RELAX NG brings the power of xml schema to the masses. A few months ago I did not even know how to write a DTD. When I needed a way to code my course syllabi this year, I decided to bite the bullet and learn RELAX NG. It didn’t take me long to become comfortable with the compact syntax, and to understand not just how easy RELAX NG is, but how powerful.
So, I’ve converted MODS to RELAX NG. My next step – only made with a fair bit of help from contributors to the relaxng-users list – was to figure out how to merge it with my own schema for bibliographic annotations. Because MODS allows for foreign namespaces in its extension element, I wanted to create my own custom schema that I could plug in so I could use it to drive editing in the fantastic new nxml mode for emacs (available here).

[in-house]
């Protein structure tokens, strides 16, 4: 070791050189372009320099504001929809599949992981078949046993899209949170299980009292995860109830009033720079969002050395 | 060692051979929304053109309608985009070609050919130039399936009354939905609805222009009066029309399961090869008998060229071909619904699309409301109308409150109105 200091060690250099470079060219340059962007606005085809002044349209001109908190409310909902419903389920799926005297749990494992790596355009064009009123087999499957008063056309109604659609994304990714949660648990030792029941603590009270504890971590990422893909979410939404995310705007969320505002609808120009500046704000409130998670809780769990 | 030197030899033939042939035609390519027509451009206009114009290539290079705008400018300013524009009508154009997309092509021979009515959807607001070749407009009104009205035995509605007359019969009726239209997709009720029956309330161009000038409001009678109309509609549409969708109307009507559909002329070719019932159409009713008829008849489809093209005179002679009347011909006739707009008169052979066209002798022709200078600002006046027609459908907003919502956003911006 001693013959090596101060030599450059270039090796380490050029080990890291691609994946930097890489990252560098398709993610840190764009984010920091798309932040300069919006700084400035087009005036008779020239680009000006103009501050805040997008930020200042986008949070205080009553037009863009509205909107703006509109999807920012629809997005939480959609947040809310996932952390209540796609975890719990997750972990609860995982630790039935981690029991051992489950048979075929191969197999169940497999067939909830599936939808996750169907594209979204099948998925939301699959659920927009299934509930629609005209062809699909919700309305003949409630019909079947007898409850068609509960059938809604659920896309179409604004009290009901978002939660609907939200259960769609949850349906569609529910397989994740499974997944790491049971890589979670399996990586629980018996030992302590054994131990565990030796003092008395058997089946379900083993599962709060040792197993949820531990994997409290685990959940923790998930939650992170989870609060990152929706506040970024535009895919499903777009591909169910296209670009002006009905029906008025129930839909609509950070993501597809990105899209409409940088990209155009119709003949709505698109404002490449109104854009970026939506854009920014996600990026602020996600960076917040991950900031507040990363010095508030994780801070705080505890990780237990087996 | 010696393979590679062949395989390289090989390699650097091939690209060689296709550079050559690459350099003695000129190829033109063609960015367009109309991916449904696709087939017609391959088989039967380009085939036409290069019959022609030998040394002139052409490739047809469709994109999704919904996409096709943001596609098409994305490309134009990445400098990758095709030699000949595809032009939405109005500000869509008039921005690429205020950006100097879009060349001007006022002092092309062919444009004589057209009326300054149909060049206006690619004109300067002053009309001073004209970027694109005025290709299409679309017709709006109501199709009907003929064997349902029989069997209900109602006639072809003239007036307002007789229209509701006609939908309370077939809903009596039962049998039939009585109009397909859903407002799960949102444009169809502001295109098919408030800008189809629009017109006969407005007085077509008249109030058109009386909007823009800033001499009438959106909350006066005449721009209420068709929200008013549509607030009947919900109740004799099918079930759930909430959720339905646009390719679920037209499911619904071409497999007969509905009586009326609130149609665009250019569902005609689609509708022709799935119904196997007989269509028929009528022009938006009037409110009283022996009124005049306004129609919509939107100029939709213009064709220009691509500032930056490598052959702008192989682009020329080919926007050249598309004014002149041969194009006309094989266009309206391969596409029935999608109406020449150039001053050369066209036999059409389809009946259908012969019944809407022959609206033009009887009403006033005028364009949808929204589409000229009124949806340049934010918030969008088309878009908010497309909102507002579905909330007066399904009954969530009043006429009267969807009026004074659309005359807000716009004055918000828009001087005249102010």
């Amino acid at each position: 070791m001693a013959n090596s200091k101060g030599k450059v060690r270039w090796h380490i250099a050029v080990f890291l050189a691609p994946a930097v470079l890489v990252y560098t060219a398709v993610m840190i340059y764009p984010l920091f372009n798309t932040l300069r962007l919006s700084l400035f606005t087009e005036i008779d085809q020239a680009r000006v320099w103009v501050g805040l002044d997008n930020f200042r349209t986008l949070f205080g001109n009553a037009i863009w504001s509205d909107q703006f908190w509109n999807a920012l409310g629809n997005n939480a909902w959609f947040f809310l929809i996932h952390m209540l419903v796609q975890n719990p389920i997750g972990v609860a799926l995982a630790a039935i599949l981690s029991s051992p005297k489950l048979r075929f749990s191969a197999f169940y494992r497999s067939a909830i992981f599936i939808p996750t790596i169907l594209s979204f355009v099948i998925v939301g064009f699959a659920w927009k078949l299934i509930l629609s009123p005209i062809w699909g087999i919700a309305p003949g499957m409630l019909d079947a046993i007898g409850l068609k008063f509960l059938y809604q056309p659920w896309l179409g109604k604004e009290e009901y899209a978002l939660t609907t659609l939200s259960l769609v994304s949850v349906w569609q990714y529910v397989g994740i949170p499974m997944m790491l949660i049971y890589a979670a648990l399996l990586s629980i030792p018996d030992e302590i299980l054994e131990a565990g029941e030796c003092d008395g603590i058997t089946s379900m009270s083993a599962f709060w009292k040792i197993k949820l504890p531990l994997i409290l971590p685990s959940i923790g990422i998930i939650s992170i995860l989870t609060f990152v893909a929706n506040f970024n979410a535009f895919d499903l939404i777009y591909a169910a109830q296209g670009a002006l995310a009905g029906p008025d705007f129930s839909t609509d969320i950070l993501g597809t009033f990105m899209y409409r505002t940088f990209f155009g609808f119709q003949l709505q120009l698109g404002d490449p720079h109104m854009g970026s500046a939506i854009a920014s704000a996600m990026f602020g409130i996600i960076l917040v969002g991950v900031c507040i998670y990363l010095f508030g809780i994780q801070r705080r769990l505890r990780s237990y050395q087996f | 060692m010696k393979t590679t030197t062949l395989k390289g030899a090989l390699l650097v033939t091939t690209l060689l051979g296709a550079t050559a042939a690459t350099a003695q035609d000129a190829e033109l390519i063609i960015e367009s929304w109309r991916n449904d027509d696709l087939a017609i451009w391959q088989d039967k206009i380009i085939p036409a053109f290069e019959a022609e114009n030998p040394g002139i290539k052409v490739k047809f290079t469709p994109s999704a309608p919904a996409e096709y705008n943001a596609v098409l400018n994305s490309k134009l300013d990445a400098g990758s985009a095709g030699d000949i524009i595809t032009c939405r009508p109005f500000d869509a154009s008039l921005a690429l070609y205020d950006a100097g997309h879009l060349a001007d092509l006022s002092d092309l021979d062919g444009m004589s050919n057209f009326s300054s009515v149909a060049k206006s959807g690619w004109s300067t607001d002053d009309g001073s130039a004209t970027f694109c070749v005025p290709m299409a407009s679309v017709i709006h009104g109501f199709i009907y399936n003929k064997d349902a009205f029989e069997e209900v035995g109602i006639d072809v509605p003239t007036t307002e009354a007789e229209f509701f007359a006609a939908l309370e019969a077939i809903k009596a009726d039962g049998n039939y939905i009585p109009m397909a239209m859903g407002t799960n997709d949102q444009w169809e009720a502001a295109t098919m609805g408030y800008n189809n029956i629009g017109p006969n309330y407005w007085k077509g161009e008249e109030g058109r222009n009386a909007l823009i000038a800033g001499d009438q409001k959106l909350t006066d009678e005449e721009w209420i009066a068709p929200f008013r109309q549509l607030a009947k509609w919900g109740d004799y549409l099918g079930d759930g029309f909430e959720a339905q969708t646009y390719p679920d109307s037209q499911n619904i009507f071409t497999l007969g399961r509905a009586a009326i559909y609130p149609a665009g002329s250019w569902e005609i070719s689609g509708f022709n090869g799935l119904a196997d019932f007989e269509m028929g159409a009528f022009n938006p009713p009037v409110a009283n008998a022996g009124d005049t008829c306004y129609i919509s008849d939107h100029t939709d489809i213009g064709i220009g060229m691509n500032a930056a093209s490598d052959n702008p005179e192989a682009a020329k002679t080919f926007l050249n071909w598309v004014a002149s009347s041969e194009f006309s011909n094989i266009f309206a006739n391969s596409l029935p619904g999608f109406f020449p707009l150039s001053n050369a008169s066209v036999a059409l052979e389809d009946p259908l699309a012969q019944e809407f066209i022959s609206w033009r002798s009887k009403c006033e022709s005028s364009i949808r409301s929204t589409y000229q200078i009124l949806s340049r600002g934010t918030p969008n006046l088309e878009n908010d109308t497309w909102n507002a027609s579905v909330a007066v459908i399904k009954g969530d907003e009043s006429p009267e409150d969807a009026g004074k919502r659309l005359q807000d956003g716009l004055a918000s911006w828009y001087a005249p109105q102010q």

Schema files available at:
Example instance at:
For the notes I started with docbook-ish markup, but switched to the more compact element names of html (along with additional attributes) to keep markup less intrusive. I may change back; who knows.
If you create a file in nxml mode and load the mods-bn schema, you will get tag completion on the extension element for the notes schema. If nothing else, perhaps this shows the potential of RELAX NG. More importantly, it’ll help me get some work done over the long weekend (holiday here in the U.S.).
Comments welcome. I’ve not quite determined if the attribute-based approach to tag bibliographic references will work for these needs, or whether I need to switch to something like the new DocBook stuff that has just been tentatively approved.